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Four tips for helping your transplants survive the transition to Valley heat

Dig In video series: Petting young plants preps them for life outdoors

Master Gardener Debbie Courson Smith demonstrates transplanting, thinning, petting and hardening off seedlings in this third installment of the Idaho Statesman's Dig In gardening video series.
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Master Gardener Debbie Courson Smith demonstrates transplanting, thinning, petting and hardening off seedlings in this third installment of the Idaho Statesman's Dig In gardening video series.

We’re nearing the end of our cool and mild spring planting season. Hot early summer temperatures usually arrive in the Central Valley in mid-May. Young transplants and seedlings become stressed when daytime temperatures are higher than 90 degrees and when nighttime temperatures remain above 65 degrees. If you’re planning on putting a few more transplants into your garden in the next two to three weeks, here are suggestions for keeping them alive and healthy in early summer hot weather.

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Prepare the soil in planting beds ahead of time. Small transplants’ root systems need to develop and extend quickly in late spring; well-draining soil that retains moisture is crucial for faster root establishment before high temperatures set in. Beneficial fungi attach to plants’ roots and increase the roots’ surface area, therefore increasing the water-absorbing capacity. Compost or humus, earthworm castings and mushroom compost are good sources of beneficial fungi and microorganisms. The more amendments you turn into the soil when planting late in the season, the better the results.

Buy the best quality transplants. Look for short sturdy plants with dark green leaves and few flowers. Avoid leggy plants with light green leaves and those with fruit already set.

Choose the right fertilizer. Starter fertilizers that are formulated to not burn tender new roots have come onto the market in recent years. These fertilizers have lower percentages of the macro-nutrients nitrogen (N), phosphorus (P) and potassium (K), listed in that order on the label. Some also contain micro nutrients, beneficial fungi and microorganisms.

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Apply starter fertilizers at the recommended rate to the root zones of new transplants when planting and every two weeks during the first month or two of growth. E.B. Stone (4-6-2) and Dr. Earth (2-4-2) starter fertilizers are good quality organic products. Fresh home-made compost is another good source of low-number, non-burning macro and micro nutrients. Remember that all plants go into semi-dormancy when temperatures are above 95 degrees. Cut back or stop feeding plants during hot spells and in July and August.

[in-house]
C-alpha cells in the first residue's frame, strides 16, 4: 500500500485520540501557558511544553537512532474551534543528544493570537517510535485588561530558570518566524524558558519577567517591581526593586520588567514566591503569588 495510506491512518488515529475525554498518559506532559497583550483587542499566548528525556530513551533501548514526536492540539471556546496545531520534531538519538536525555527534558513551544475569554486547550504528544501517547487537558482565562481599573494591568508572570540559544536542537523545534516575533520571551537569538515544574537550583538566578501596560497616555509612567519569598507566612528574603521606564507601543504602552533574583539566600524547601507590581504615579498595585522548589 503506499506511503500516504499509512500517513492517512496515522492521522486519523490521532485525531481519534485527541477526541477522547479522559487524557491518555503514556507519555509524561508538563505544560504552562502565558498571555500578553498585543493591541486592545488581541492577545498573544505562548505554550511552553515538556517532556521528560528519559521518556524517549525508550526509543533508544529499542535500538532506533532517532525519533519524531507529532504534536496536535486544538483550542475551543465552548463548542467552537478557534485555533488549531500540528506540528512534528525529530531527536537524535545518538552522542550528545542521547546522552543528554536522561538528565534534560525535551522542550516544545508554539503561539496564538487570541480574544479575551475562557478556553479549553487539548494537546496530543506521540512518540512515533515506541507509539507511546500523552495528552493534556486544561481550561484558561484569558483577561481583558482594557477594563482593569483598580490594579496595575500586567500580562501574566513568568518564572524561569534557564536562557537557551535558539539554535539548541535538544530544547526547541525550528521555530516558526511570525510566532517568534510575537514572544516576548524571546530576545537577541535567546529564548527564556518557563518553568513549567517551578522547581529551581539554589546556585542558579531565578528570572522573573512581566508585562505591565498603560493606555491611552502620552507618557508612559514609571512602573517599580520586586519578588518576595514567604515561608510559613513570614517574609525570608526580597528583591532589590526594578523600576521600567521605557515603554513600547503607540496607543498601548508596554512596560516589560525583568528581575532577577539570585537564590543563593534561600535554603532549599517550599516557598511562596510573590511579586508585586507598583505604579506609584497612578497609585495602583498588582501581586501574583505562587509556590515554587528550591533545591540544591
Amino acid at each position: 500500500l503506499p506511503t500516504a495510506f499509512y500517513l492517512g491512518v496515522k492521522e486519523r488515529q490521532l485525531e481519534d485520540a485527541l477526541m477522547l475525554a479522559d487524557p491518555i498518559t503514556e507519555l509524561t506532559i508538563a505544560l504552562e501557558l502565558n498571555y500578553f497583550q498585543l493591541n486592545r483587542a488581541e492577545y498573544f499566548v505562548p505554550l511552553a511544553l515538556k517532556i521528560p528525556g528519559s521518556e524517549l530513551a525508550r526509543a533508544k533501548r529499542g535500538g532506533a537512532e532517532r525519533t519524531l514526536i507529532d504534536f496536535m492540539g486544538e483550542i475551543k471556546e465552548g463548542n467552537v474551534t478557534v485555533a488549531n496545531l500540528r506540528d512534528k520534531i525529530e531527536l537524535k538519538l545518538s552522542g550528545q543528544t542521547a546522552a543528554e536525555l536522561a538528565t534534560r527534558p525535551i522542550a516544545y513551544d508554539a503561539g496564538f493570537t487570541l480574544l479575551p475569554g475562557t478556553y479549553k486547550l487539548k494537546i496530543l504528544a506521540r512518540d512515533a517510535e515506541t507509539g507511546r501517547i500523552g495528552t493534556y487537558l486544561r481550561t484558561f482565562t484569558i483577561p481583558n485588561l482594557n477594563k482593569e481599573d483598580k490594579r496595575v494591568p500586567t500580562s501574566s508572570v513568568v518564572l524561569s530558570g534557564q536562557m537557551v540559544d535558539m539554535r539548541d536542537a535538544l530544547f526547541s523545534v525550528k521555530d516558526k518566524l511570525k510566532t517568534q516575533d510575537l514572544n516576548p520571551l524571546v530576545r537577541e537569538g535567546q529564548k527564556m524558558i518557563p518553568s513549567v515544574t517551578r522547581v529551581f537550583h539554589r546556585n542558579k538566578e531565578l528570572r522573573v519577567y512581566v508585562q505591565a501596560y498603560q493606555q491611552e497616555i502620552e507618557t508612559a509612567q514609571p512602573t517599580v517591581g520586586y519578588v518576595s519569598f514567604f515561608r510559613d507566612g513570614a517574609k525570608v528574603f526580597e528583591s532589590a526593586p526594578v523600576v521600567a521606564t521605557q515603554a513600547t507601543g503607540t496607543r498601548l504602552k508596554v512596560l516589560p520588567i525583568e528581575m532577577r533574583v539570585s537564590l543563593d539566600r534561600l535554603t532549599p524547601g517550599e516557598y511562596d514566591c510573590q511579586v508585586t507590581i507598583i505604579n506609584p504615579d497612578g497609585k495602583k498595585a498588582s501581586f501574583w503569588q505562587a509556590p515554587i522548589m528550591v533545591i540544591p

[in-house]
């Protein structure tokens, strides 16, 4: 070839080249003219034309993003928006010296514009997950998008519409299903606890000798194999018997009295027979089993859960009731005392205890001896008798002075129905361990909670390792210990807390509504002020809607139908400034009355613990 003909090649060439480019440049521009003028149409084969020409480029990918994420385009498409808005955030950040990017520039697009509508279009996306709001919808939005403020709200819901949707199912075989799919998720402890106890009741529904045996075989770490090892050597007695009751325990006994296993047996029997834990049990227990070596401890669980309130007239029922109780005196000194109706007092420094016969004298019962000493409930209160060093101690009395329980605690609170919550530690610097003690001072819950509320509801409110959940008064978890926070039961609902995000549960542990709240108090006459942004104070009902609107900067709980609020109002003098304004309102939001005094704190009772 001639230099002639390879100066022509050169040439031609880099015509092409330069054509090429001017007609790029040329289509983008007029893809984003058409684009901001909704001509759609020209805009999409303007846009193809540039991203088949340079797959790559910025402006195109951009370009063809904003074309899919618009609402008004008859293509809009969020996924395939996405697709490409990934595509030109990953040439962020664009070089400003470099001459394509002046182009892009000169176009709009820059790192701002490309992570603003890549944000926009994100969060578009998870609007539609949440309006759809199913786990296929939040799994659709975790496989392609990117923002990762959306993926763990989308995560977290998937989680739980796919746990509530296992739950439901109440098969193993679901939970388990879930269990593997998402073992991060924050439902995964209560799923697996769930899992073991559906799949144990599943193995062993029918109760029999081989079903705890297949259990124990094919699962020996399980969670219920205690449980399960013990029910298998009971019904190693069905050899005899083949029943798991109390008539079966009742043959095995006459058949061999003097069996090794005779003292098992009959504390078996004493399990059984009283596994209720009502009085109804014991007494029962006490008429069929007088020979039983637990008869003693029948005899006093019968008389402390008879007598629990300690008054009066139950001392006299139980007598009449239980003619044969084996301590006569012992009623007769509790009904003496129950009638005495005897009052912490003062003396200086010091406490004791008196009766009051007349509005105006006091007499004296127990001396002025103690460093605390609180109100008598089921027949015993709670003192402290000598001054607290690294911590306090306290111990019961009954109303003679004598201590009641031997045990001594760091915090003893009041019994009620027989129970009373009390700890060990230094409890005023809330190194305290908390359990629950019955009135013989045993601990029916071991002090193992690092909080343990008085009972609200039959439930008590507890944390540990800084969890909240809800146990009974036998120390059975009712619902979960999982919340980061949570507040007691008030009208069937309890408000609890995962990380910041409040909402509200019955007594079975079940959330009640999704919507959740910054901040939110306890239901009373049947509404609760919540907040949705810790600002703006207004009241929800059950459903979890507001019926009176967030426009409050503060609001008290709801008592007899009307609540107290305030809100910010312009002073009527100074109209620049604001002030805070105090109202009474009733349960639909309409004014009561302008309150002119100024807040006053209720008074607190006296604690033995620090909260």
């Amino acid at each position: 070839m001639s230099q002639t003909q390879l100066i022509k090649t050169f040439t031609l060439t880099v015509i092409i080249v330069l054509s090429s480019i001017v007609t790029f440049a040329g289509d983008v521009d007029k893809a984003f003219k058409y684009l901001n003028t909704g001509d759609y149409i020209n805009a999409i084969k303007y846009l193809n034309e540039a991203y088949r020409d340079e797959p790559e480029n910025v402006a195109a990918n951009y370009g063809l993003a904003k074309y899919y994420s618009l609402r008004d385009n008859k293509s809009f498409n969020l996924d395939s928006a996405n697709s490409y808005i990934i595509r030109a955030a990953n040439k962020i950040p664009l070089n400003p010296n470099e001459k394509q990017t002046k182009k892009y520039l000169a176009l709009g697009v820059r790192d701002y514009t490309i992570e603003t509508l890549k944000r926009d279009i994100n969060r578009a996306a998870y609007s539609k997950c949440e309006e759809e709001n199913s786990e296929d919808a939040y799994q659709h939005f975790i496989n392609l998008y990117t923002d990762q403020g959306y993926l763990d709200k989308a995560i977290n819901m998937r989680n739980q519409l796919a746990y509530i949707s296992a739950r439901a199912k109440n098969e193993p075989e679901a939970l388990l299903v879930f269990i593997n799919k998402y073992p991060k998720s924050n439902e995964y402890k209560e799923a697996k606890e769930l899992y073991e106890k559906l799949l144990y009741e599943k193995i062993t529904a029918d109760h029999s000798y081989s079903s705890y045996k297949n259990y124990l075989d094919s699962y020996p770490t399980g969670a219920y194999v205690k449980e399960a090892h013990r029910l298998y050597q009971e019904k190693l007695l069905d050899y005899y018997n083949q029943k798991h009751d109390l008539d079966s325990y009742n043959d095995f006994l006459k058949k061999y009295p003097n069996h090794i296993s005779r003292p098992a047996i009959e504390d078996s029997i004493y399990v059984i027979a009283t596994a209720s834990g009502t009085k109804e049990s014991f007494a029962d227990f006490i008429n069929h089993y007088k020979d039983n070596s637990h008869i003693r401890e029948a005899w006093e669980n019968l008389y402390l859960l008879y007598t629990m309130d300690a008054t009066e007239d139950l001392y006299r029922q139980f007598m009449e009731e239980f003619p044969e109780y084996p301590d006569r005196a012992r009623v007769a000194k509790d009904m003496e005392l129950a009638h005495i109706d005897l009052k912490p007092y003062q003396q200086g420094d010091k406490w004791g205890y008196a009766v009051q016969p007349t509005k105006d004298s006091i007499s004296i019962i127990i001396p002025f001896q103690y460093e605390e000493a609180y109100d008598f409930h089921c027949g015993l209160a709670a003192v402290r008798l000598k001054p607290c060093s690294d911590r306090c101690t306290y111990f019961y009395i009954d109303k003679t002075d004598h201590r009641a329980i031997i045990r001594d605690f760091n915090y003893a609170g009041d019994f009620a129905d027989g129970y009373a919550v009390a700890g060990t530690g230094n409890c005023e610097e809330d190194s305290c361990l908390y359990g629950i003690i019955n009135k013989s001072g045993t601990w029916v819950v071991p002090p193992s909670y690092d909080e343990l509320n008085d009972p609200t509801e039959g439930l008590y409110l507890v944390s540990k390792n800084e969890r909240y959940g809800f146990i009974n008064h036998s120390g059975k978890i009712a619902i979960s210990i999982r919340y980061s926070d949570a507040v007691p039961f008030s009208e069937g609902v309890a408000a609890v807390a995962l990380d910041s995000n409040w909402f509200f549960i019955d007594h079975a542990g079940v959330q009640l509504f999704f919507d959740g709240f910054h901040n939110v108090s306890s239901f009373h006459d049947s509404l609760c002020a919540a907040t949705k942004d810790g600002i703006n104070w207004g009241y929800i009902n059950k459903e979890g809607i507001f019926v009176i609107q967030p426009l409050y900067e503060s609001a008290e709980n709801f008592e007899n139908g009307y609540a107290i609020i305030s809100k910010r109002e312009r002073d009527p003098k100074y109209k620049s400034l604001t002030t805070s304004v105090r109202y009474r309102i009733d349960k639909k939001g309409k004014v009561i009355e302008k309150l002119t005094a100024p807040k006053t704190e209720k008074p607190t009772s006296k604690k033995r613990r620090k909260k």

Plan on hand watering new transplants daily. If you’ll be planting your new transplants next to established plantings that are automatically irrigated on the mandated watering schedule, check soil moisture levels near the transplants or seedlings daily and adjust hand watering amounts to keep the soil consistently moist but not soggy. During extremely hot weather you might need to hand water twice daily.

Mulches slow soil moisture evaporation and act as an insulation blanket to mitigate soil temperature fluctuation. Lay down a 3- to 4-inch layer of mulch but keep the mulch at least 4 inches away from transplant stems to help prevent stem rot.

Spring Garden Tour

The Master Gardeners of Fresno County will hold its annual Spring Garden Tour on Saturday, April 27 from 9 a.m. -5 p.m. Five gardens are featured on the tour as well as the Master Gardener demonstration garden, the Garden of the Sun, at 1750 N. Winery Ave. in Fresno. I suggest starting your tour early at the GOS to get in line for the huge plant sale. Download detailed maps and plant lists for each garden on the tour at ucanr.edu/sgtfresno. Tickets $35 at the gate.

Elinor Teague: etgrow@comcast.net
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